Every year during the Holiday season we get fruitcakes from our neighbors. We smile politely and hand out a tin box of cookies in exchange -always thinking they got the better deal. The fruitcakes end up in our fridge. It’s like during a rainy summer when you end up with too many zucchinis in your garden -all football size and bigger- and you try to come up with a solution to get rid of them.
Years ago I found the perfect recipe for the use of too many zucchinis. You drive to a grocery store with a large parking lot. There you try to find an unlocked car, and when you do, open the door, put all the zucchinis in, and drive away as fast as you can. Genius!
I am still searching for a solution to put the fruitcake to good use, yet I haven’t found one. Perhaps honesty would be a good way to go. Just politely declining the well-meant gift. But what if they ask us what we did with all the previous poor fruit cakes who were baked with love and care, just to find themself unloved and neglected in our fridge?
It’s the same dilemma every year. Will my husband take the fruitcakes with him to work and leave it in the breakroom for anybody to take? Or will I give it to my most disliked customers and students? (Yes, I do have customer and students I am not particularly fond of, what can I say? I am human.)
We live at a time when we are brutally honest and very outspoken online, yet it is still impolite, even rude to tell someone the truth about their fruitcake, which they bake today just the way their ancestors did 185 years ago -give or take. I assume the fruits they use to bake the cake are that old as well.
We are not supposed to be honest when someone gives us a gift. It’s the thought that counts and I get it. But the thought will make me throw food away, which others might want -or need. Perhaps driving around and giving the fruitcake to homeless people would be a good idea -but then wouldn’t it be like punishing them for being in-between homes? They deserve better!
You shall not lie! Yet we do, we are even asked to do so. Call it etiquette, common courtesy, right behavior. We are surrounded by bull manure. (Trying really hard here not to say Bullshit, did you notice?)
You don’t tell your co-worker that she looks hideous in her new dress. No, you use shallow words like NICE and CUTE, and you snicker when she walks away with her butt wiggling, because, yes, this dress makes you look fat.
The truth will set you free! No, it doesn’t.
Any of my neighbors could easily observe that we are not religious -in the way we are suppose to be religious in their eyes. I have a Buddha in my yard, a zen calendar in my workroom. We don’t go to church and I send out goofy cards with Santa Claus for Christams. We don’t celebrate Easter. Ergo = We might not be practicing any kind of organized religion. Yet, we get confronted with it all the time.
Whenever something bad happens to us, people send us prayers, which we gratefully accept. They mean well. After all, prayers are good thoughts and well wishes send into the universe.
When my husband had bypass surgery, they all expressed their feelings pretty much in the same way. THOUGHTS AND PRAYERS! That’s standard procedure in this country every time something bad happens. I know how they feel. I have been there numerous times. There is nothing you can do, other than think of the person who is going through a rough patch in life.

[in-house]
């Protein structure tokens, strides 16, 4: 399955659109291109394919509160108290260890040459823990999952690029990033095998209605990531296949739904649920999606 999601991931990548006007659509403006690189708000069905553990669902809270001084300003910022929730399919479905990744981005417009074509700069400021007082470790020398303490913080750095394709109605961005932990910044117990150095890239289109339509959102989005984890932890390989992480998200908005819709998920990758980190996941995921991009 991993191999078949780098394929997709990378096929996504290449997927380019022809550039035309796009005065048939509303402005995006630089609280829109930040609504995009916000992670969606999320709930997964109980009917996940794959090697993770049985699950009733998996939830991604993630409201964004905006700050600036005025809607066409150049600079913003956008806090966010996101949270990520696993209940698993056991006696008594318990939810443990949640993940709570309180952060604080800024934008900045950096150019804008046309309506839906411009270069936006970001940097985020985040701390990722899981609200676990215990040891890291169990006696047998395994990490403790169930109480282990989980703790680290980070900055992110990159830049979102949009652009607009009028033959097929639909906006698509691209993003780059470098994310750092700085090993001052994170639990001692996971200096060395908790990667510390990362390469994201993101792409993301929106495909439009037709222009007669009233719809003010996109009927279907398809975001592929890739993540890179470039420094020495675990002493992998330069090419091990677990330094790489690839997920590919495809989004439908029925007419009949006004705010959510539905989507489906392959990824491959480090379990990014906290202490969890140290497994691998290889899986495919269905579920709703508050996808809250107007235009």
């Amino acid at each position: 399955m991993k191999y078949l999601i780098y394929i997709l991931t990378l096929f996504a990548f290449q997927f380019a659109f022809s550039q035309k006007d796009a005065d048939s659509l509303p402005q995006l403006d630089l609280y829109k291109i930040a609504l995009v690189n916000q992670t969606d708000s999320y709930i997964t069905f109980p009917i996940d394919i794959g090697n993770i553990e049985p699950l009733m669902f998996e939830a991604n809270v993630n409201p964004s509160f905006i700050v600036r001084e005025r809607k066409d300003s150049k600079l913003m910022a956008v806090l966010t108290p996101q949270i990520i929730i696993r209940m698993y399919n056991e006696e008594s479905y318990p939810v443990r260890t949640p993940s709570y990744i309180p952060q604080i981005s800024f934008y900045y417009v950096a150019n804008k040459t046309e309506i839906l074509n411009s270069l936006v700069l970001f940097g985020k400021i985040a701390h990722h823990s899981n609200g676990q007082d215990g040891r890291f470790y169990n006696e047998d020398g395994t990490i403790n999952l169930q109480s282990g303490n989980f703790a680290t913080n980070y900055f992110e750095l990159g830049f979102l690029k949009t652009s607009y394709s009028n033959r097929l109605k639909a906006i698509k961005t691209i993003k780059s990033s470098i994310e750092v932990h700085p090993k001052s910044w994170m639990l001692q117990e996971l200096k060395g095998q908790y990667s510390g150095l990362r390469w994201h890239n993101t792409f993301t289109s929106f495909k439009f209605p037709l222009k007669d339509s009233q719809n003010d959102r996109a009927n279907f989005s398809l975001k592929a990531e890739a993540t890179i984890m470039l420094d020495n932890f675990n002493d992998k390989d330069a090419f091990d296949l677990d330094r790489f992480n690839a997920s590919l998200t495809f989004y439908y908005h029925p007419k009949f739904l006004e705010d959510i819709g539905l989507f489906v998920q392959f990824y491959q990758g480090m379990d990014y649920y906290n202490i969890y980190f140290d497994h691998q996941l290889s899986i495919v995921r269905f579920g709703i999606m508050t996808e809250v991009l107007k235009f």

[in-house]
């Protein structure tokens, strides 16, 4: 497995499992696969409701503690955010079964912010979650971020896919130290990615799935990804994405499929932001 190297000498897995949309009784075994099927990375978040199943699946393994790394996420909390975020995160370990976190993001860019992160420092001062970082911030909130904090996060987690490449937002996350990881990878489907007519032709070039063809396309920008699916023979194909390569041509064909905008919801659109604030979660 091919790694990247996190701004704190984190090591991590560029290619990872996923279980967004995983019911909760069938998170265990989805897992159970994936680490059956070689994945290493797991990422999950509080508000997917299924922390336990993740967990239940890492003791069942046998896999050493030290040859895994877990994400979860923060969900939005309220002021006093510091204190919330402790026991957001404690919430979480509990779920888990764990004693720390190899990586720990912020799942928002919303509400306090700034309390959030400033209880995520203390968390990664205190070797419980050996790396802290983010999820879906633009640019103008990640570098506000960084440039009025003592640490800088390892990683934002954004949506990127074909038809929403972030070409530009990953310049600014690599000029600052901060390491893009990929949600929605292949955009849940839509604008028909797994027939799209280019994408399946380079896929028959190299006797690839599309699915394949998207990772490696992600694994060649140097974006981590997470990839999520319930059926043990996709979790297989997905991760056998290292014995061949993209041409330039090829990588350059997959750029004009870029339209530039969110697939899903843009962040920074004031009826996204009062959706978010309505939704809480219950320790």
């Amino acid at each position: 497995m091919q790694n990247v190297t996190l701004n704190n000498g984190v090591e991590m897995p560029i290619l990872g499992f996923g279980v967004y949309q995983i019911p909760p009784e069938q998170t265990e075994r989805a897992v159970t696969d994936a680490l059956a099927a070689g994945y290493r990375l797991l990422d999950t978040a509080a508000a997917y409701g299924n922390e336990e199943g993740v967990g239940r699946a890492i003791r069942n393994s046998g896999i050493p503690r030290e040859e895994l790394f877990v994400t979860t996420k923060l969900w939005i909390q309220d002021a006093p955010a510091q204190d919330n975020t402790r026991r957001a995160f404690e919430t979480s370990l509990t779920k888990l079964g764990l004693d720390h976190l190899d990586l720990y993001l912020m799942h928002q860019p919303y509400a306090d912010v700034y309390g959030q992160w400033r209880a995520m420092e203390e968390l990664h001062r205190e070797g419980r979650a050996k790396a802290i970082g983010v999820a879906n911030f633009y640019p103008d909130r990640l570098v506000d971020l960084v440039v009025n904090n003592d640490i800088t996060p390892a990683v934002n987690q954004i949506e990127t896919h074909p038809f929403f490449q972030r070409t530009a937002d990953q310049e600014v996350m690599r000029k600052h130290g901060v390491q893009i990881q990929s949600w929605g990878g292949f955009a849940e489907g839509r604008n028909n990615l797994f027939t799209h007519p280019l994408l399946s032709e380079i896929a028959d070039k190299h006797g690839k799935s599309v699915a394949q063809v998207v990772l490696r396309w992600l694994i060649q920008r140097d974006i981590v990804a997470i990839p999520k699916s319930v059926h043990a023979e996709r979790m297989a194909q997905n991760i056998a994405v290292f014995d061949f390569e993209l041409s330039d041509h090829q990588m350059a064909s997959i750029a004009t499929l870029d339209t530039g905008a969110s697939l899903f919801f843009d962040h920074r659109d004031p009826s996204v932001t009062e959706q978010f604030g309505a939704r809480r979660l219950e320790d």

I appreciate the time people spend thinking about us. Prayers, good thoughts, heeling wishes. Sometimes you need all the help you can get.
But then it got out of hand. I got religious books and pamphlets. A neighbor I don’t know too well even brought me a bible. “This is going to help you, dear, you need to read it now,” she said and I blew up my cheeks. (Never a good sign.)
I stood there not knowing what to say. There it was another fruitcake. Take it! Smile! Pretend you like the gift and don’t say anything that could bring you in trouble!
Sadly, I wasn’t’ in the mood to take another fruitcake in.
“I am not religious,” I heard myself say. “I am kind of a Buddhist,” I added and I almost fainted -so did my neighbor. (WTH is kind of a Buddhist?) I had just rejected the bible. Surely, thunder and lightning would strike me right then and there -but it didn’t.
My neighbor looked at me in total disbelieve. “So you don’t want it,” she managed to say with a shaky voice and I found myself feeling very little right then and there.
The truth is I think the bible deserves to find a home with someone who would actually appreciate it. (Same goes for the fruitcake.)
Take it, a voice inside me said, but I didn’t. “Yes, I don’t want it,” I confirmed and I knew right then and there that lying would have been the right thing to do. Easier for sure.
The NEWS has spread, I can tell. Some of our older neighbors look at me funny ever since. Like they expect me to run around with a trident or drag a tail behind me. I puzzle them. None of me makes sense to them when I finally make the most sense.
Standing your ground has never been harder than it is today, in a shaky world full of lies.
Perhaps it was worth it and we won’t get a fruitcake this year?
PS. I know, I know. I should not write about religion. It’s like committing blogging suicide yet I can’t help it. So, you just got a virtual gold star put on your forehead if you made it all the way down here. Thanks for letting me be me. 🙂